Guys, Please! I’m not asking you to add nearby landmarks to the address (another post for another time) or anything weird like that, but at least make sure that if overseas Americans don’t get their mail from you, it is not your fault.

The Three Hour Tour – Part II

The three hour tour began well enough. We managed to get to Hoskote in short order.

1 – Our first waypoint was to turn left at the first intersection in Hoskote; just before a large open field (or so says the photo in Google Earth). It was to happen shortly after arriving in Town. As we drove through town, we wondered “are we in Hoskote yet”. Yep, we drove right past our turnoff.

2 – About a kilometer past our proper turnoff, we found one that fit the bill. We were now driving parallel to where we wanted to be.

3 – We come to a fork in the road. Hmmm… I did not see this on Google Earth. Is this the right way? Then again, one side of the fork might not be a numbered road and would not show up on the road overlay. Let’s take the left fork to be on the safe side. (good call)

4 – 10 km down the road, our little alternate way merged with the road we had initially wanted. Unfortunately, this was 5 km past where we would have turned off of that road towards Devanhalli.

5 – As we came to a small village with a crossroads, we grew puzzled. There was no photo of such a thing on our route in Google earth. Up until now, we had been responsible for our own errors. How could we now go from lost to completely thinking you are in Indonesia when you are actually in the Caribbean lost? Yup! Ask a local for directions to Devanhalli! Turning left at that crossroads would have taken us straight to Devanhalli. Instead, he sent us straight.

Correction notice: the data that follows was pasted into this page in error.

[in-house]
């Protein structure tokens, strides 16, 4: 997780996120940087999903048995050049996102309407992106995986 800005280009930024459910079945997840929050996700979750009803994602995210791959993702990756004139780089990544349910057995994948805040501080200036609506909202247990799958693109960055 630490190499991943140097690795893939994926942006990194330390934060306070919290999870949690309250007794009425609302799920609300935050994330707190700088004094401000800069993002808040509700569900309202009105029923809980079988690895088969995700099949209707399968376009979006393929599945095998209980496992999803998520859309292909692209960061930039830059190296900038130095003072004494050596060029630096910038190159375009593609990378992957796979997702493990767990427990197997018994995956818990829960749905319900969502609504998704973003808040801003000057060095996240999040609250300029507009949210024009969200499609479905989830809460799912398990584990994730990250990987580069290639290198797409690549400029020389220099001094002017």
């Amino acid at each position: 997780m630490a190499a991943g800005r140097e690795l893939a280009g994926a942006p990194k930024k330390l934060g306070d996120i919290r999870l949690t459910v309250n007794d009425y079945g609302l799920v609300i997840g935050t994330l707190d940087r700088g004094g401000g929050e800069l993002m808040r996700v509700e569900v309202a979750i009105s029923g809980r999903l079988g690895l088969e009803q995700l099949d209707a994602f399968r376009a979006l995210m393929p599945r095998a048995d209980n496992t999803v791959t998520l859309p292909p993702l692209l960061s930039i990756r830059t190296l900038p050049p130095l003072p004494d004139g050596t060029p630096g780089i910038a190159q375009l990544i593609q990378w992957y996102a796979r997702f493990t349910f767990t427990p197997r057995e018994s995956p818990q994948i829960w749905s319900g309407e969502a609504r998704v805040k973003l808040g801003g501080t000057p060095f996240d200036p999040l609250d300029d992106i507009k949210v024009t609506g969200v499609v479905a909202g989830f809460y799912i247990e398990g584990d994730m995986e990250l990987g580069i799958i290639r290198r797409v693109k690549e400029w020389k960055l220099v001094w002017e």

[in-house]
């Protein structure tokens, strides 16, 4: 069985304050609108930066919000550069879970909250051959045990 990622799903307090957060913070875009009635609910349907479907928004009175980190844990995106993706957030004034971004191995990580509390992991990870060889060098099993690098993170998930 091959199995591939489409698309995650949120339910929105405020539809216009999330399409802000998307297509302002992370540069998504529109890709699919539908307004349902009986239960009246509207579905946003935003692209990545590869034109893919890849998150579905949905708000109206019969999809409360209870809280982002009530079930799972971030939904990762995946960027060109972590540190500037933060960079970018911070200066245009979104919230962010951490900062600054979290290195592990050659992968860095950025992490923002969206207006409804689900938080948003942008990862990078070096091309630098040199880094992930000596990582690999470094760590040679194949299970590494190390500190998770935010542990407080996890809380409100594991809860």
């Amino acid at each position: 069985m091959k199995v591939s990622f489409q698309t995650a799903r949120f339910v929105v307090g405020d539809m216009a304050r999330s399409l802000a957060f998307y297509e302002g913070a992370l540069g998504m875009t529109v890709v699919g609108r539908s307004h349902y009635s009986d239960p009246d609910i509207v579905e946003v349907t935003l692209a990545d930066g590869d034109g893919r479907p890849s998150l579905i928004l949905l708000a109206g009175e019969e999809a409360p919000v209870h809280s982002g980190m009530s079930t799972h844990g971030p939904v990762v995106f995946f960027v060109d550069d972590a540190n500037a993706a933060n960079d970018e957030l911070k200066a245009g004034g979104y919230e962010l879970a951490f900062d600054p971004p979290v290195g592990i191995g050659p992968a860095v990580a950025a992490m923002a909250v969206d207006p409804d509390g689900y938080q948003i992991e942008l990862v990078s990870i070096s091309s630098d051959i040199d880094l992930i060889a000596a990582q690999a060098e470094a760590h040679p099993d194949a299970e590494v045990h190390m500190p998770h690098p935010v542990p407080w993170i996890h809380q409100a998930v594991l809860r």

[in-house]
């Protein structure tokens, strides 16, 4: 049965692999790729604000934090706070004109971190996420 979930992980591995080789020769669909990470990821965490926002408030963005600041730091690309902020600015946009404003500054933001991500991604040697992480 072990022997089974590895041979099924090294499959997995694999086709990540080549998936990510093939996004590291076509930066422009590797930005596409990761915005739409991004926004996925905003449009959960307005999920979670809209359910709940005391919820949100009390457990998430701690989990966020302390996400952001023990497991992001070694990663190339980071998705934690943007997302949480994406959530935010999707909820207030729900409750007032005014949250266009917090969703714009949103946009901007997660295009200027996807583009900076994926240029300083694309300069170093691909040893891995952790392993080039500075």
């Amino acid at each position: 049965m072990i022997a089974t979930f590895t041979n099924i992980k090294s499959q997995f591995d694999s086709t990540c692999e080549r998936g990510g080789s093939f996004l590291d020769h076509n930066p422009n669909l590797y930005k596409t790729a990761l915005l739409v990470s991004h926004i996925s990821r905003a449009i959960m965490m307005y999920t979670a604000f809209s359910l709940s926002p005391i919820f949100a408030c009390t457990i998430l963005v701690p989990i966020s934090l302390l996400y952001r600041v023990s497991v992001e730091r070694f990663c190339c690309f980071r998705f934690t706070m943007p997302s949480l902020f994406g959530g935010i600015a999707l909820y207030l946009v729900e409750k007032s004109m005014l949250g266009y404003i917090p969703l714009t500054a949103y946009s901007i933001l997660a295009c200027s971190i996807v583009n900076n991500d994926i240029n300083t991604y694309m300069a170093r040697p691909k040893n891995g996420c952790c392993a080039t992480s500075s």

6 – A half hour later, we come to a town. It vaguely looked like the small town we had been planning to turn left at (which was now 30 km behind us and 30km is a LONG way on Indian back roads). Siva stepped out of the car and asked directions. The directions even vaguely sounded correct. Turn left just up ahead. So we turned left onto national highway 207.

7 – We came to another fork in the road. Wait! Another fork? After some indecision and a quick “ask for directions”, we took the left fork. The right fork would have taken us straight to Chikballapur, near Skandagiri, ten miles away. Instead, we went back south, parallel to the way we just came up.

8 – We come to a T in the road. YAY! He must have joined with the highway that runs past the airport and Nandi Hills. So we turn right. Well…the good news is that we are now actually heading towards said highway.

9 – Another fork in the road. Wait? We must not have found the big highway. We were far north of Devanhalli and that was now utterly the wrong direction. We should have been asking for the way to Chikballapur. Being utterly clueless about that fact, we ask for the way to Devanhalli. Being clueless about the landscape of his home district, the man sends us up the right fork (to Chikballapur) instead of the left (to Devanhalli). Talk about serendipity. The key to getting on the right road in India is to not know where you need to be going.